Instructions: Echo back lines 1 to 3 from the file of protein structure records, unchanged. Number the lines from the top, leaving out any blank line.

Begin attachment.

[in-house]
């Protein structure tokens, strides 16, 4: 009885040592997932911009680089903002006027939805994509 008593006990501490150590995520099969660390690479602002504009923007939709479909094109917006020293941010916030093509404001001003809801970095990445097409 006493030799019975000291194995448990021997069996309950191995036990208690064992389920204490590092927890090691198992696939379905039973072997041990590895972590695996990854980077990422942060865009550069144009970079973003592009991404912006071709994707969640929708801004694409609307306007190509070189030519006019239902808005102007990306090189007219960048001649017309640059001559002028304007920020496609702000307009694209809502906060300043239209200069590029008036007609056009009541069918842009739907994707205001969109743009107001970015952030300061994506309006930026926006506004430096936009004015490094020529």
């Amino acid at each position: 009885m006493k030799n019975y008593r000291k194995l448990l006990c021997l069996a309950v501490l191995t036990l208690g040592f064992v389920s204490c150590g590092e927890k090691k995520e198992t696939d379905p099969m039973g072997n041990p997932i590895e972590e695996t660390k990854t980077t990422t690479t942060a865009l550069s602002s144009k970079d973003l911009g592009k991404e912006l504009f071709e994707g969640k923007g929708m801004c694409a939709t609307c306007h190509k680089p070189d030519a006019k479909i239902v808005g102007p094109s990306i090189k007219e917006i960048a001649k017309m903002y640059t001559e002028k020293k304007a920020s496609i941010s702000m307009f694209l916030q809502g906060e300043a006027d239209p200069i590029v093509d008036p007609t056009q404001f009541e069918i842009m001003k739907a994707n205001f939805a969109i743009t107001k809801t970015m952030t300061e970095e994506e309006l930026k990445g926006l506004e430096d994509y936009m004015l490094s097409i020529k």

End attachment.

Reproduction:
[in-house]
């Protein structure tokens, strides 16, 4: 009885040592997932911009680089903002006027939805994509 008593006990501490150590995520099969660390690479602002504009923007939709479909094109917006020293941010916030093509404001001003809801970095990445097409 006493030799019975000291194995448990021997069996309950191995036990208690064992389920204490590092927890090691198992696939379905039973072997041990590895972590695996990854980077990422942060865009550069144009970079973003592009991404912006071709994707969640929708801004694409609307306007190509070189030519006019239902808005102007990306090189007219960048001649017309640059001559002028304007920020496609702000307009694209809502906060300043239209200069590029008036007609056009009541069918842009739907994707205001969109743009107001970015952030300061994506309006930026926006506004430096936009004015490094020529």
């Amino acid at each position: 009885m006493k030799n019975y008593r000291k194995l448990l006990c021997l069996a309950v501490l191995t036990l208690g040592f064992v389920s204490c150590g590092e927890k090691k995520e198992t696939d379905p099969m039973g072997n041990p997932i590895e972590e695996t660390k990854t980077t990422t690479t942060a865009l550069s602002s144009k970079d973003l911009g592009k991404e912006l504009f071709e994707g969640k923007g929708m801004c694409a939709t609307c306007h190509k680089p070189d030519a006019k479909i239902v808005g102007p094109s990306i090189k007219e917006i960048a001649k017309m903002y640059t001559e002028k020293k304007a920020s496609i941010s702000m307009f694209l916030q809502g906060e300043a006027d239209p200069i590029v093509d008036p007609t056009q404001f009541e069918i842009m001003k739907a994707n205001f939805a969109i743009t107001k809801t970015m952030t300061e970095e994506e309006l930026k990445g926006l506004e430096d994509y936009m004015l490094s097409i020529k």